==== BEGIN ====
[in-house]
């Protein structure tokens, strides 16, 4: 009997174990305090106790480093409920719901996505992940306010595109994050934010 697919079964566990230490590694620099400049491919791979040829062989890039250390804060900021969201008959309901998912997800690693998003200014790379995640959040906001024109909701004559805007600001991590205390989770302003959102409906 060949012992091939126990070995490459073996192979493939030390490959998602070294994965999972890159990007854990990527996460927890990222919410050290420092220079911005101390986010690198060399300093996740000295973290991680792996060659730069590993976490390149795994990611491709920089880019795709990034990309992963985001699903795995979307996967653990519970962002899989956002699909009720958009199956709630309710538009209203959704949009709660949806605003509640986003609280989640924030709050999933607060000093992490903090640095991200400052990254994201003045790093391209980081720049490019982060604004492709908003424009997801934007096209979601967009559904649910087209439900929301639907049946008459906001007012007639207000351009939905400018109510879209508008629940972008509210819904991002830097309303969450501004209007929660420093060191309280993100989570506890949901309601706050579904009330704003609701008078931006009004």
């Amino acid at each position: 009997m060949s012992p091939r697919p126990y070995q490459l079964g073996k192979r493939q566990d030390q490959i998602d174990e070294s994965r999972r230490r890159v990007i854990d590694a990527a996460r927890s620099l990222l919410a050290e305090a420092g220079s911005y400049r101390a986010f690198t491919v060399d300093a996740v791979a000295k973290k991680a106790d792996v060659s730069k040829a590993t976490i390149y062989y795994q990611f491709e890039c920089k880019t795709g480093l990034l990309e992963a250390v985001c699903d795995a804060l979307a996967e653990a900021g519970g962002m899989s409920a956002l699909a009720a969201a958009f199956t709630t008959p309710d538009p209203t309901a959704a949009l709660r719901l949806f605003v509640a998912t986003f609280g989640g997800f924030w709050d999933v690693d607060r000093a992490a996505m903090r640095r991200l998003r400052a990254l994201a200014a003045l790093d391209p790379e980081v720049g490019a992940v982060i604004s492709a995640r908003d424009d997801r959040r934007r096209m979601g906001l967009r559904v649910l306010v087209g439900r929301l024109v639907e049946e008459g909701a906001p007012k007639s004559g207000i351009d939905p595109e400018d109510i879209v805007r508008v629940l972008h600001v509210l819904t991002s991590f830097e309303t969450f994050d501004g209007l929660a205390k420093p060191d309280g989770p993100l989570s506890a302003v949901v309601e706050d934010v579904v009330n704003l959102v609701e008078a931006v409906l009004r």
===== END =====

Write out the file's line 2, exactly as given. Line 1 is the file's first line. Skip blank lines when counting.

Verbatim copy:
């Protein structure tokens, strides 16, 4: 009997174990305090106790480093409920719901996505992940306010595109994050934010 697919079964566990230490590694620099400049491919791979040829062989890039250390804060900021969201008959309901998912997800690693998003200014790379995640959040906001024109909701004559805007600001991590205390989770302003959102409906 060949012992091939126990070995490459073996192979493939030390490959998602070294994965999972890159990007854990990527996460927890990222919410050290420092220079911005101390986010690198060399300093996740000295973290991680792996060659730069590993976490390149795994990611491709920089880019795709990034990309992963985001699903795995979307996967653990519970962002899989956002699909009720958009199956709630309710538009209203959704949009709660949806605003509640986003609280989640924030709050999933607060000093992490903090640095991200400052990254994201003045790093391209980081720049490019982060604004492709908003424009997801934007096209979601967009559904649910087209439900929301639907049946008459906001007012007639207000351009939905400018109510879209508008629940972008509210819904991002830097309303969450501004209007929660420093060191309280993100989570506890949901309601706050579904009330704003609701008078931006009004």